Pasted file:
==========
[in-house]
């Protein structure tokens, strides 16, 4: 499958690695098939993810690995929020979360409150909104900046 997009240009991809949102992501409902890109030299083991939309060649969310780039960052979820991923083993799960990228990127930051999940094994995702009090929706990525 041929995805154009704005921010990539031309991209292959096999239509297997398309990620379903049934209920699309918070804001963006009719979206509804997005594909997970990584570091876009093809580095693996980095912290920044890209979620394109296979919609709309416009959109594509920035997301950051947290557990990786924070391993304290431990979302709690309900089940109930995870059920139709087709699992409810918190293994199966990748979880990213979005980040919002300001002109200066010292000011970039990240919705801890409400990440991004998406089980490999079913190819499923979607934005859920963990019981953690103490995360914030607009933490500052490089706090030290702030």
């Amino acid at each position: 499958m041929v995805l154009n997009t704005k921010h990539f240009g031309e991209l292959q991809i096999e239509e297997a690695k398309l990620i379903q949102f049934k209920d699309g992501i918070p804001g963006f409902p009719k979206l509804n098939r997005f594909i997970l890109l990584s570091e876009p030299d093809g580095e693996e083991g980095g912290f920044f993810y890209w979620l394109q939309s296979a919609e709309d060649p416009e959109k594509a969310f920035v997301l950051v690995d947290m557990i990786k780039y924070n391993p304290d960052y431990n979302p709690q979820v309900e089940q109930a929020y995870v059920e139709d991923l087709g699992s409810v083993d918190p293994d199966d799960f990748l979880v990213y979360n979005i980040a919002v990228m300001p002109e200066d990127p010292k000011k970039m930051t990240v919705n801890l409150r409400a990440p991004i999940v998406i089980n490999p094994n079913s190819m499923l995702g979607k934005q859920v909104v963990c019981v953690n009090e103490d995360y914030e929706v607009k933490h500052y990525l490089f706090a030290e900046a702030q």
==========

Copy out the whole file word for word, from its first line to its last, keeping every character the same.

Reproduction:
[in-house]
């Protein structure tokens, strides 16, 4: 499958690695098939993810690995929020979360409150909104900046 997009240009991809949102992501409902890109030299083991939309060649969310780039960052979820991923083993799960990228990127930051999940094994995702009090929706990525 041929995805154009704005921010990539031309991209292959096999239509297997398309990620379903049934209920699309918070804001963006009719979206509804997005594909997970990584570091876009093809580095693996980095912290920044890209979620394109296979919609709309416009959109594509920035997301950051947290557990990786924070391993304290431990979302709690309900089940109930995870059920139709087709699992409810918190293994199966990748979880990213979005980040919002300001002109200066010292000011970039990240919705801890409400990440991004998406089980490999079913190819499923979607934005859920963990019981953690103490995360914030607009933490500052490089706090030290702030």
């Amino acid at each position: 499958m041929v995805l154009n997009t704005k921010h990539f240009g031309e991209l292959q991809i096999e239509e297997a690695k398309l990620i379903q949102f049934k209920d699309g992501i918070p804001g963006f409902p009719k979206l509804n098939r997005f594909i997970l890109l990584s570091e876009p030299d093809g580095e693996e083991g980095g912290f920044f993810y890209w979620l394109q939309s296979a919609e709309d060649p416009e959109k594509a969310f920035v997301l950051v690995d947290m557990i990786k780039y924070n391993p304290d960052y431990n979302p709690q979820v309900e089940q109930a929020y995870v059920e139709d991923l087709g699992s409810v083993d918190p293994d199966d799960f990748l979880v990213y979360n979005i980040a919002v990228m300001p002109e200066d990127p010292k000011k970039m930051t990240v919705n801890l409150r409400a990440p991004i999940v998406i089980n490999p094994n079913s190819m499923l995702g979607k934005q859920v909104v963990c019981v953690n009090e103490d995360y914030e929706v607009k933490h500052y990525l490089f706090a030290e900046a702030q």